All four of these issues are valuable. How do you tell the difference between them? It’s easier than you think.

Scott #1 and #2 were printed by Rawdon, Wright, Hatch, and Edson in 1847. Scott #3 and #4 were official reproductions made from 50 subject printing plates produced by the Bureau of Engraving and Printing. They were printed in 1875.

On Scott #1, look at the white shirt lace on the left side of the vignette. The top of the shirt lace touches the oval frame line and is aligned with the “F” of the word “Five”. On the reproduction, Scott #3, the top of the shirt lace touches the oval frame line even with the top edge of the numeral “5”.

On Scott #2, the left edge of Washington’s coat touches the oval frame line at what would be the middle of the “T” of the word “TEN”. On Scott #3, the left edge of the coat is shifted to the left and touches the oval frame line by the right side of the numeral “X”. On the reproduction, Washington’s eyes look sleepy.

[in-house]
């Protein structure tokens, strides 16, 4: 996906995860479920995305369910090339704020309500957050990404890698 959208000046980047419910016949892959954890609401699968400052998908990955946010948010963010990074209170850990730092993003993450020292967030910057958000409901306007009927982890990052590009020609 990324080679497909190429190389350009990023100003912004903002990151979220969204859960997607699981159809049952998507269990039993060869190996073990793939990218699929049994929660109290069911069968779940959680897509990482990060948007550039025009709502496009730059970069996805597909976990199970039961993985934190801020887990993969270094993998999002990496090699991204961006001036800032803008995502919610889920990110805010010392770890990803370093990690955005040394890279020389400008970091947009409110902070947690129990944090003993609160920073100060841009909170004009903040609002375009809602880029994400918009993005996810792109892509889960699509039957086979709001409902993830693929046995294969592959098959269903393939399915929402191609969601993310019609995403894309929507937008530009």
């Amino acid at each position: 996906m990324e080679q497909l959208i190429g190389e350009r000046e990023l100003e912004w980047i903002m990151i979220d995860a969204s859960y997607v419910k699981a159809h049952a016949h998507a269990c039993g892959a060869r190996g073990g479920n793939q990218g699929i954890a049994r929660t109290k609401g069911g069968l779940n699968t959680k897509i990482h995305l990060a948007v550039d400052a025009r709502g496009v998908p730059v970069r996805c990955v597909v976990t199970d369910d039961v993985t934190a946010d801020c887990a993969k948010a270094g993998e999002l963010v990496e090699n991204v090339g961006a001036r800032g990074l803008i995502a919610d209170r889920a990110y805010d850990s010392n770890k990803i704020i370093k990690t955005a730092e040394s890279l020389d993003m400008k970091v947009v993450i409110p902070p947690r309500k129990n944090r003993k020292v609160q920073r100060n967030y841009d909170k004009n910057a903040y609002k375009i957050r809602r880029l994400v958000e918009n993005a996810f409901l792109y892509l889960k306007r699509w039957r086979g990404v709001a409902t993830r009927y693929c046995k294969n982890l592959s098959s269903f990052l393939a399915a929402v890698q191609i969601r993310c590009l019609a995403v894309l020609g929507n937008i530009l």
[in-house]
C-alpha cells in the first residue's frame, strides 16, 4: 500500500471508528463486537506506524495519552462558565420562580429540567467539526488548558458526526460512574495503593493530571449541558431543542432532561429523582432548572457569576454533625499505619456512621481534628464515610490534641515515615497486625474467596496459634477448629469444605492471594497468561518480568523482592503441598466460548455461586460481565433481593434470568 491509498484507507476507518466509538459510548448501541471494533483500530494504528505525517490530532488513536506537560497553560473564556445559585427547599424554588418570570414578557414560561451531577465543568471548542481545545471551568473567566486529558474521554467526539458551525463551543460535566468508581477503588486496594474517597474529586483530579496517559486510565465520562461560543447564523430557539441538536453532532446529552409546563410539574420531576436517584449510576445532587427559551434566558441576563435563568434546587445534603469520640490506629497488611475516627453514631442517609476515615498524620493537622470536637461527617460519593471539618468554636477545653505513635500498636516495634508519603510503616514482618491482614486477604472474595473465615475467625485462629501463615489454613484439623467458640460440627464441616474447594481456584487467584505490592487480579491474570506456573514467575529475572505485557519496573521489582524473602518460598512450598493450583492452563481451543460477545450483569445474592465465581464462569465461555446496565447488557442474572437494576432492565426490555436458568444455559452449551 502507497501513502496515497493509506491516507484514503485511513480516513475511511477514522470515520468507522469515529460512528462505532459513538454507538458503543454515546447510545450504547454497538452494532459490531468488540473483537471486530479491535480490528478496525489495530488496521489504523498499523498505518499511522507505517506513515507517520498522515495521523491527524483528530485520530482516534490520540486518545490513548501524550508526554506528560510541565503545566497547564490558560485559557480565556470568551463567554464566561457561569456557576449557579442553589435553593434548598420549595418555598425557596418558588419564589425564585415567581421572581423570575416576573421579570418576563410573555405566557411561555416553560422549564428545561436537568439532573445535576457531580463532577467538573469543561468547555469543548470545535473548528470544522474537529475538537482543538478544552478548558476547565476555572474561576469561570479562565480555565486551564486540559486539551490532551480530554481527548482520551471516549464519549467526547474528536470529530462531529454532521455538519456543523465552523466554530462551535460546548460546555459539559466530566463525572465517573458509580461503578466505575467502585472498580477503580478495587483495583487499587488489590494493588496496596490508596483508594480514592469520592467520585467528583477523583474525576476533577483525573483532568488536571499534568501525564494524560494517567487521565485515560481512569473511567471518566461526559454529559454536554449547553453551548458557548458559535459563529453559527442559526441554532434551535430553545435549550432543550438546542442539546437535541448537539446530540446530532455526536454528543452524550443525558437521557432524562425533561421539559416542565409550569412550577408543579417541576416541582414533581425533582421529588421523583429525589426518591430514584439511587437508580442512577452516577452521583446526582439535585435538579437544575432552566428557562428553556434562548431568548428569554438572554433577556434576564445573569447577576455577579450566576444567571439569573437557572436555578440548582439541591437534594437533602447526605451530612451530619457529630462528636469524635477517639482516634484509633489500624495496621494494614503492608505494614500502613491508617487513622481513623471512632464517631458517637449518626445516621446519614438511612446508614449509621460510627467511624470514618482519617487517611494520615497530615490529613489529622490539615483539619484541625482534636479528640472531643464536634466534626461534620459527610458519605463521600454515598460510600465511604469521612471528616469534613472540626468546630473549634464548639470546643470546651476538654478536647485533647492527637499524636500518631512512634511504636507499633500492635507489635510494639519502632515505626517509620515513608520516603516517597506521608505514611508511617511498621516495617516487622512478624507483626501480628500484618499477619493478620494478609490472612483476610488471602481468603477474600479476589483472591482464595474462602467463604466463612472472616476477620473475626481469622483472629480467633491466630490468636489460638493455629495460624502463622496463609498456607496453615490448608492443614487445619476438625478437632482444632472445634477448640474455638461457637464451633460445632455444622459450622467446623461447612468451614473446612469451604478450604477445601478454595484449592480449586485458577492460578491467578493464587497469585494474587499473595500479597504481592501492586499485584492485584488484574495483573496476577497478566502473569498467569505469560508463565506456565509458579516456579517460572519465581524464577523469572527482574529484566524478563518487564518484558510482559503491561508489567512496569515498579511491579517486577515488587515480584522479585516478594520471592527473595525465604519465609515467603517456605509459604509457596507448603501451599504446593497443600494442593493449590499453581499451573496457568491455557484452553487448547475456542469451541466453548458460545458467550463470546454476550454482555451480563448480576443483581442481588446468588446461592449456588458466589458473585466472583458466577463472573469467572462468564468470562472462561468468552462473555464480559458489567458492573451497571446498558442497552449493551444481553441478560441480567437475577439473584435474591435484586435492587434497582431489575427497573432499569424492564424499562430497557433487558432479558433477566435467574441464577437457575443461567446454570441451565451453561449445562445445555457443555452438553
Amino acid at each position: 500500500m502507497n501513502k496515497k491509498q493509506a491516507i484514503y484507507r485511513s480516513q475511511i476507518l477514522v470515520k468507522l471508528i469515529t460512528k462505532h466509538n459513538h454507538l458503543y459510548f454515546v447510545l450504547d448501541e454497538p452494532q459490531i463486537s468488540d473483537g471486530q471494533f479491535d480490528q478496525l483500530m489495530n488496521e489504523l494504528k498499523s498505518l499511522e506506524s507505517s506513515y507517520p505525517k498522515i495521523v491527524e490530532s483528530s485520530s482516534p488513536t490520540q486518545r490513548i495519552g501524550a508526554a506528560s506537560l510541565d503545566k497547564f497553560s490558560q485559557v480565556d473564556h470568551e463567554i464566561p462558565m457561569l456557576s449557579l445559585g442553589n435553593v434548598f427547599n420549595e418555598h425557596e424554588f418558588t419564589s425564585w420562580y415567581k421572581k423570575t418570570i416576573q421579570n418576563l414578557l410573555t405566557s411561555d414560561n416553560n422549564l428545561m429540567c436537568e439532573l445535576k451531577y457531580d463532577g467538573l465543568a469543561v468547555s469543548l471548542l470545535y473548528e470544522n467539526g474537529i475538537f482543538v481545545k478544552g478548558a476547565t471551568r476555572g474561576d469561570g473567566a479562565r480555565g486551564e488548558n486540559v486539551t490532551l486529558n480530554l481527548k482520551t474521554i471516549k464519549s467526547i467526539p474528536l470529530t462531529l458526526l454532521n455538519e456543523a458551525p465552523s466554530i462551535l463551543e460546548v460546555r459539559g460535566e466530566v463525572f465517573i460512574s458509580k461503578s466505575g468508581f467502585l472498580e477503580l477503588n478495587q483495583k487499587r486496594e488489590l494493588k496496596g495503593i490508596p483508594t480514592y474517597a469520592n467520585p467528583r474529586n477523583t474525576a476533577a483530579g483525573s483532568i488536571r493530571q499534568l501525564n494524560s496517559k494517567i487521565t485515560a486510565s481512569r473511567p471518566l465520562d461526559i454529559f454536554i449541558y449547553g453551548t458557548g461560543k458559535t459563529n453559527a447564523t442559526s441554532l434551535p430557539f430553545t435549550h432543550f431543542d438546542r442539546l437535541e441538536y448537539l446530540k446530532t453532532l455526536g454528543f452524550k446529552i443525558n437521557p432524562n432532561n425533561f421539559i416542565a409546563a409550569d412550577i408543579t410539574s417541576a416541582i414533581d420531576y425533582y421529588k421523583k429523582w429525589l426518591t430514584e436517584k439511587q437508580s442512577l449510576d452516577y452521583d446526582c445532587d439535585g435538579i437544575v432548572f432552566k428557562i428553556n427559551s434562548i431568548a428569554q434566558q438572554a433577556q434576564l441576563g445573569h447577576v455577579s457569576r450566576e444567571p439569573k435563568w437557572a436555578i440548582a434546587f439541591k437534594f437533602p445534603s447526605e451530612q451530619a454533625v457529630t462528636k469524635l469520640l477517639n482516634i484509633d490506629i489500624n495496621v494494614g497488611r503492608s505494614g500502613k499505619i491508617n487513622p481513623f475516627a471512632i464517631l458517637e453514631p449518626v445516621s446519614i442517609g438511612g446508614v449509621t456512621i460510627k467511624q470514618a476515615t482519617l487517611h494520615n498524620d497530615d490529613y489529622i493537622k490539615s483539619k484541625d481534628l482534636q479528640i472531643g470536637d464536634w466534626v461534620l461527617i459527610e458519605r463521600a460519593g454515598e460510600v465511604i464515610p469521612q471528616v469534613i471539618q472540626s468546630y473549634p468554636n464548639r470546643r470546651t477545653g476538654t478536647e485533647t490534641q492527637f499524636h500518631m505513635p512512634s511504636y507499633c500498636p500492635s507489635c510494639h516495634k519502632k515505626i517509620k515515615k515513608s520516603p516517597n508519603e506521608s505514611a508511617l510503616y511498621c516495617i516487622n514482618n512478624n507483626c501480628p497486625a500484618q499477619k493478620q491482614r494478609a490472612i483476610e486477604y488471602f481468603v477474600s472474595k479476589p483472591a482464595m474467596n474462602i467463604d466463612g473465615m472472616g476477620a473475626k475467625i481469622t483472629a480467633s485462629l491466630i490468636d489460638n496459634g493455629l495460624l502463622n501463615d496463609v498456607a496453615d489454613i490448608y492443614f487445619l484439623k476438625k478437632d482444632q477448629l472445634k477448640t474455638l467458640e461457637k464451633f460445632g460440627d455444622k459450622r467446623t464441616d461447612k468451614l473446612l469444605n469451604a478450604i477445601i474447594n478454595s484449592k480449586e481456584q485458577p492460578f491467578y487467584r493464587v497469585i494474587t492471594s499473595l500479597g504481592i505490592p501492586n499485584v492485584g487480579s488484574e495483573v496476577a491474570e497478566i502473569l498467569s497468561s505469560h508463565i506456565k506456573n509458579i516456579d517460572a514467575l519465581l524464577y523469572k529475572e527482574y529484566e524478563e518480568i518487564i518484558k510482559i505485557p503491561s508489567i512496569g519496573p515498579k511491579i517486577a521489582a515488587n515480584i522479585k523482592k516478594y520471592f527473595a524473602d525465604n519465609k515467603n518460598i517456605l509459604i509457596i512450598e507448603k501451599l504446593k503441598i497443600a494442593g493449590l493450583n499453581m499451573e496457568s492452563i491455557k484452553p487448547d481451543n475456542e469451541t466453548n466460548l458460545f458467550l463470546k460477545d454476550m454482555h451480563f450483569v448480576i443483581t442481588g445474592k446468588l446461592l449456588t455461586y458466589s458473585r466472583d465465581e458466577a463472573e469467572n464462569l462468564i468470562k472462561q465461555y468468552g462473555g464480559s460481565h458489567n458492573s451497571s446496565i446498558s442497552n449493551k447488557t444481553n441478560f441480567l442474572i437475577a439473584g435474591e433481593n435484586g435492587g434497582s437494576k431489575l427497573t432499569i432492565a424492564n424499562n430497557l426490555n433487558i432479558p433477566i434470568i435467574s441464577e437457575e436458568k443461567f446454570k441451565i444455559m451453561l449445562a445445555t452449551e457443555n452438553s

There are other tiny differences between Scott #1 and #3 as well as #2 and #4. But the alignment differences are the most noticeable and should be easy to distinguish when you see the real items.

Mint copies of Scott #1 and #2 are $6750 and $35,000 in the Scott catalog. You can obtain no gum copies at about 33% of those prices. However, even no gum copies are beyond the means of most collectors.

Scott #3 and #4 are priced at $750 and $900 respectively. Still expensive, but they are an affordable alternative if you can’t own the originals. And they look just as nice in your collection.

Many collectors are interested in owning a copy of Scott #1 or #2 because they are the first US postage stamps produced by the US government. Fakes are known of both stamps. And be careful that you’re not buying a #3 or #4 by mistake.

Why are there no used copies of Scott #3 and #4? That’s easy. These official reproductions were not valid for postage. Therefore, no used copies should exist.